Livestock led the ag markets mostly higher Thursday morning

Author: Kristy

Doane Advisory Services  |  Updated: 06/19/2014

Traders cite ethanol demand for rising corn futures. Although corn seemed to follow wheat higher Wednesday night, yellow grain prices are performing much better today. Wire service reports point to Wednesday’s record EIA ethanol production total, which clearly implies robust corn demand. Poor Export Sales results may limit gains. July corn climbed 7.5 cents to $4.49/bushel around midsession Thursday, while December added 7.0 to $4.465.

Good old-crop export news seemingly sparked fresh soy strength. The weekly USDA Export Sales report stated last week’s old-crop soy sales at 97,700 tonnes, which fell only slightly below the top industry estimate. That news apparently triggered an across-the board advance, despite weak new-crop sales. The reason bulls like new crop futures so well isn’t clear. July soybeans advanced 9.75 cents to $14.1875/bushel shortly before the lunch hour Thursday, while July soyoil rebounded 0.40 cents to 40.53 cents/pound, and July soymeal rose $0.6 to $453.8/ton.

The wheat markets turned mixed. Poor harvest results from Kansas and talk of improved export demand boosted wheat futures in early Thursday action, but bulls couldn’t sustain the upward momentum. The omnipresence of the bearish global situation probably stifled the move, as did the bullish failure at moving average resistance on the CBOT charts. July CBOT wheat futures inched up 0.75 cent to $5.8775/bushel late Thursday morning, while July KCBT wheat gained 1.5 cents to $7.2925 but July MWE futures sagged 0.5 to $6.9775.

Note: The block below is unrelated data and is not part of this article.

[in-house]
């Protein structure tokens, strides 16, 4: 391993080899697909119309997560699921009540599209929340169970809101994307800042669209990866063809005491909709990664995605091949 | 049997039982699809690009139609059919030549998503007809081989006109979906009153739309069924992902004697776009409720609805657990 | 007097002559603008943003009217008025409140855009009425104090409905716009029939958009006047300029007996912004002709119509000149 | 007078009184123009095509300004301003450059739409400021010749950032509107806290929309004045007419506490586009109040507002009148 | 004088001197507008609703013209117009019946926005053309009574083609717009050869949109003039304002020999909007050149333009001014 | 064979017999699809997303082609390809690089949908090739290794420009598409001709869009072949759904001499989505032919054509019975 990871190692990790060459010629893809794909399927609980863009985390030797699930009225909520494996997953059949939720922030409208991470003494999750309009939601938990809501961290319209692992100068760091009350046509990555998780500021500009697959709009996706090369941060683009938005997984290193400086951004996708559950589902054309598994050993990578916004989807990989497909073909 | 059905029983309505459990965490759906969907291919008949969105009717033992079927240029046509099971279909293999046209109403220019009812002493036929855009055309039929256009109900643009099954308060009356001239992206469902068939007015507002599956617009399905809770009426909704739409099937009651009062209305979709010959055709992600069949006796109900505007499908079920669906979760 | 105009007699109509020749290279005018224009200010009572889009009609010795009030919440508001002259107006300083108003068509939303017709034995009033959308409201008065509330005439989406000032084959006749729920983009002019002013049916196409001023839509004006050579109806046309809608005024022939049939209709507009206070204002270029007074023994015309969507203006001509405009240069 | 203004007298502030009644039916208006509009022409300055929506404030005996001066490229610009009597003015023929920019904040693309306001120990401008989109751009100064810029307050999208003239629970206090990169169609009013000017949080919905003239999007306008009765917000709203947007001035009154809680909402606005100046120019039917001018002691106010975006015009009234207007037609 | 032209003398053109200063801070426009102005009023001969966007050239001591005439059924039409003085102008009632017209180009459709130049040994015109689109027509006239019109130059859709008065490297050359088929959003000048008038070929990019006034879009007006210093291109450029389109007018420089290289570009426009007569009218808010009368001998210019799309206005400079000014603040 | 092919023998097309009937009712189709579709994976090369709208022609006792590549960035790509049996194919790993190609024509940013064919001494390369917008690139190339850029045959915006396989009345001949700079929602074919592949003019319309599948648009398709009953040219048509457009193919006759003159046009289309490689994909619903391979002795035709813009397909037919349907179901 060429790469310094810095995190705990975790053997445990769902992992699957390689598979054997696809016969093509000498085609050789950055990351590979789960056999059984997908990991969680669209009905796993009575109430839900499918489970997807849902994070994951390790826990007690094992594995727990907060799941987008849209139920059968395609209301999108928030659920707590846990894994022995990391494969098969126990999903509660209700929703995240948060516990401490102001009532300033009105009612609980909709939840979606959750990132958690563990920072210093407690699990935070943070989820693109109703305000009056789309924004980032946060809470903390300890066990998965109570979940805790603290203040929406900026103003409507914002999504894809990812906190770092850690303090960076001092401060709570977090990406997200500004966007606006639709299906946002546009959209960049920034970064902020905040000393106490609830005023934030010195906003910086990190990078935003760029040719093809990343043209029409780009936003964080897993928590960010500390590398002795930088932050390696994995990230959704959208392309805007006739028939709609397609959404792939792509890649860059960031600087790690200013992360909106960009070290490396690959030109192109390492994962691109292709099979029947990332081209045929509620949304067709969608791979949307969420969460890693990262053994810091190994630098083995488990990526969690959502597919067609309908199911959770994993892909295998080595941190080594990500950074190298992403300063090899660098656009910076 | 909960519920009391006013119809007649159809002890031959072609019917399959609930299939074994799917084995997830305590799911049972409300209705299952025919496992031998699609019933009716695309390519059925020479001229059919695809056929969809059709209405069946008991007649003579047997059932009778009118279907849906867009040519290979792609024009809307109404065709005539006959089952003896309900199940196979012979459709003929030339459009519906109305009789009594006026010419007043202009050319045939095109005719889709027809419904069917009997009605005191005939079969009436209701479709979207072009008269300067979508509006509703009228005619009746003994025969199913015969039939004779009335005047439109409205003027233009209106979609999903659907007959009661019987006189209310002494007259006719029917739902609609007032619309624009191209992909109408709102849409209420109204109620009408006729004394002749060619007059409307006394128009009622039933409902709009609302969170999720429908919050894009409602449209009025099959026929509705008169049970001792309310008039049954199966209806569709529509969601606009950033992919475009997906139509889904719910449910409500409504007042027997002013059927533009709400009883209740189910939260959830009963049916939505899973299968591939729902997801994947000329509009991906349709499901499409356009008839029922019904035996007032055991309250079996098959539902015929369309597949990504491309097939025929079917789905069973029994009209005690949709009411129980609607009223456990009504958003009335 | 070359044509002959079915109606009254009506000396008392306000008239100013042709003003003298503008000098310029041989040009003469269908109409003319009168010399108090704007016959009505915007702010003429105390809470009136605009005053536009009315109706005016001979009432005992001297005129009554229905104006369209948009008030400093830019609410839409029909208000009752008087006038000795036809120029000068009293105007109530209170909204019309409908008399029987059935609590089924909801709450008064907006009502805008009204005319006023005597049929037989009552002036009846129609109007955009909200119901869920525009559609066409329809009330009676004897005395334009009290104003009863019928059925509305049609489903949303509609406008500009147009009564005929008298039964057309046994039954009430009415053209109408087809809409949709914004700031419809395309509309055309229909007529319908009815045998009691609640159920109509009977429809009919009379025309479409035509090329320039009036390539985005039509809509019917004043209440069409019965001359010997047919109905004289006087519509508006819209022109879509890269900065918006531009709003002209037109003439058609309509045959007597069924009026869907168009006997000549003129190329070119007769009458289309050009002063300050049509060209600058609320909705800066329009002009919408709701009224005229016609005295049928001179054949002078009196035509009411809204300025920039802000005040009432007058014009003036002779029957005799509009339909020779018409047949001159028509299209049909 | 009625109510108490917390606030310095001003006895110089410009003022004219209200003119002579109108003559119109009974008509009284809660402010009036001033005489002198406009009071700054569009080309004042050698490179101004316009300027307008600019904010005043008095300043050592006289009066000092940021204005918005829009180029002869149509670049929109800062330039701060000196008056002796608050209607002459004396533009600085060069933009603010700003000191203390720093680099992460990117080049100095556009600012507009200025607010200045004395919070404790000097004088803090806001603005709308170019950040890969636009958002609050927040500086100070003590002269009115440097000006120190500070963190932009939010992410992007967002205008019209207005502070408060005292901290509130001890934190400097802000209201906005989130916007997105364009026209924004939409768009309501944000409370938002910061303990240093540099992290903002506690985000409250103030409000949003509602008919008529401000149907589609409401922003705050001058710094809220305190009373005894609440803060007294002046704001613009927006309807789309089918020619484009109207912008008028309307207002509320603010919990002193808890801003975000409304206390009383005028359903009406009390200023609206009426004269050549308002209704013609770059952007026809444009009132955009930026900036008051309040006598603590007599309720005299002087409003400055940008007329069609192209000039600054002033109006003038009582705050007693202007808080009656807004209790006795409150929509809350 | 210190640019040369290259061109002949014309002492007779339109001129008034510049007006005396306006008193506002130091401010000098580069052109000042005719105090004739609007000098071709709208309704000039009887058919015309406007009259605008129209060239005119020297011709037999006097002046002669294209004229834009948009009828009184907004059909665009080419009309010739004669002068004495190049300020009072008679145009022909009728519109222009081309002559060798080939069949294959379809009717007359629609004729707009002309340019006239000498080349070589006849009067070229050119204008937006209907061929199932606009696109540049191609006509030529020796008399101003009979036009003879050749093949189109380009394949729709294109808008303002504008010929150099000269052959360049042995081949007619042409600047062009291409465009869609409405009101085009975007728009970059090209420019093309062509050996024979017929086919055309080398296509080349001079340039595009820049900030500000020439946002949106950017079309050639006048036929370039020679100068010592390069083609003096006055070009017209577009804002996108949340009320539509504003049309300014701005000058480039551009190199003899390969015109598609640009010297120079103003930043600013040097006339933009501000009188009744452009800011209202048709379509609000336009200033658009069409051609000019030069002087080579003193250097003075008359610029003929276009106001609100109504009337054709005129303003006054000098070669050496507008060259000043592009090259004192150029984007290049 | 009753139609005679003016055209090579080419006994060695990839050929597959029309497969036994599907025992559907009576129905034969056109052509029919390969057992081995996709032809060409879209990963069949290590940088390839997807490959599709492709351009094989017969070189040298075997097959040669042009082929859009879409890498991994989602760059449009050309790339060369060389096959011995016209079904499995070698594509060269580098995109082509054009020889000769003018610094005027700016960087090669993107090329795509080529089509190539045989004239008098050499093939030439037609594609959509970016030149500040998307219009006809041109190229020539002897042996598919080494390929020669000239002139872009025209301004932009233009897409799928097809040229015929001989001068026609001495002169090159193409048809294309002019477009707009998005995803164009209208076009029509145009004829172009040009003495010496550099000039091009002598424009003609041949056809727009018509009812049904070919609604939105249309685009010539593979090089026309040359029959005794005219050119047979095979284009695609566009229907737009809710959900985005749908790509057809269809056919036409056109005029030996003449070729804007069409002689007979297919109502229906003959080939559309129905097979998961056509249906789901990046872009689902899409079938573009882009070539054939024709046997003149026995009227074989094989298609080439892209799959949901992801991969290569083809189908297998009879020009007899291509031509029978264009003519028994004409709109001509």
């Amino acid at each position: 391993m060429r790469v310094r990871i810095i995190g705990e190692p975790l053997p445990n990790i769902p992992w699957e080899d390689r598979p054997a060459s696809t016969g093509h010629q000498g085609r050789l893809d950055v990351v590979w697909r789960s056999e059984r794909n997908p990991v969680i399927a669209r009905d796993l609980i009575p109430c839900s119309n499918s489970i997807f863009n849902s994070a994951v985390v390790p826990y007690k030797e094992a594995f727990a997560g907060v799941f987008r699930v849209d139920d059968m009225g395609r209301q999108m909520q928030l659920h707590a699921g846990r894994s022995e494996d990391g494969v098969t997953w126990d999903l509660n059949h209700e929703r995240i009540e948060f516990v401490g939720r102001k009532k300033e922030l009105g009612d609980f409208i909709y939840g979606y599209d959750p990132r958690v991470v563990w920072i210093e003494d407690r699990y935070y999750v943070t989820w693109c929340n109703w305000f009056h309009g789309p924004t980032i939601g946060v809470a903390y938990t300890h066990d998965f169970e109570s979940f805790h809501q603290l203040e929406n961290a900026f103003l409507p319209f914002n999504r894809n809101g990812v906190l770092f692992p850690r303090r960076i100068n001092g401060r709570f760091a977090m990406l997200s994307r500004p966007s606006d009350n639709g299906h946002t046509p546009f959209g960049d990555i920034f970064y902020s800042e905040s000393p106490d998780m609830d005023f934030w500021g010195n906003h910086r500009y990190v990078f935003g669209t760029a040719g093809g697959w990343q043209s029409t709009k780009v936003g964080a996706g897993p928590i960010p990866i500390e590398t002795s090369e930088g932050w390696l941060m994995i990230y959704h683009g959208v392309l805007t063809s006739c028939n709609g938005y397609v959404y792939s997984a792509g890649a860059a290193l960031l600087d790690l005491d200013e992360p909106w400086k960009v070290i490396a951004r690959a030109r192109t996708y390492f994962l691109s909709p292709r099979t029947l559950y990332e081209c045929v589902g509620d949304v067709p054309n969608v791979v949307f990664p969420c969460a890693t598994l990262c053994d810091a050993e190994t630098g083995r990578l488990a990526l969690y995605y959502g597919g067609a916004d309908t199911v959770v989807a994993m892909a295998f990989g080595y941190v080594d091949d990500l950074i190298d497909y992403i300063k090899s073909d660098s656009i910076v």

CME cattle are apparently reacting to improved cash prospects. Live cattle futures fell early this week as traders seemed to anticipate a return of seasonal weakness. However, soaring beef prices have reportedly caused packers to boost their bids for feedlot cattle, which sent futures soaring once again. August cattle spiked 2.82 cents to 147.85 cents/pound in late Thursday morning action, while December leapt 1.92 to 151.15. Meanwhile, August and October feeder cattle futures soared the daily 3.0-cent limit to 207.85 and 208.70 cents/pound, respectively.

Cash and wholesale developments may be limiting hog gains. Hog futures apparently found technical support Wednesday, then bounced on good late-afternoon cash and pork news. However, today’s midday reports were flat to lower, thereby seeming to limit the size of the CME surge. August hog futures soared 2.40 cents to 129.67 around lunchtime Thursday, while December zoomed up 2.45 cents to 96.70.

Posted in In The Industry |

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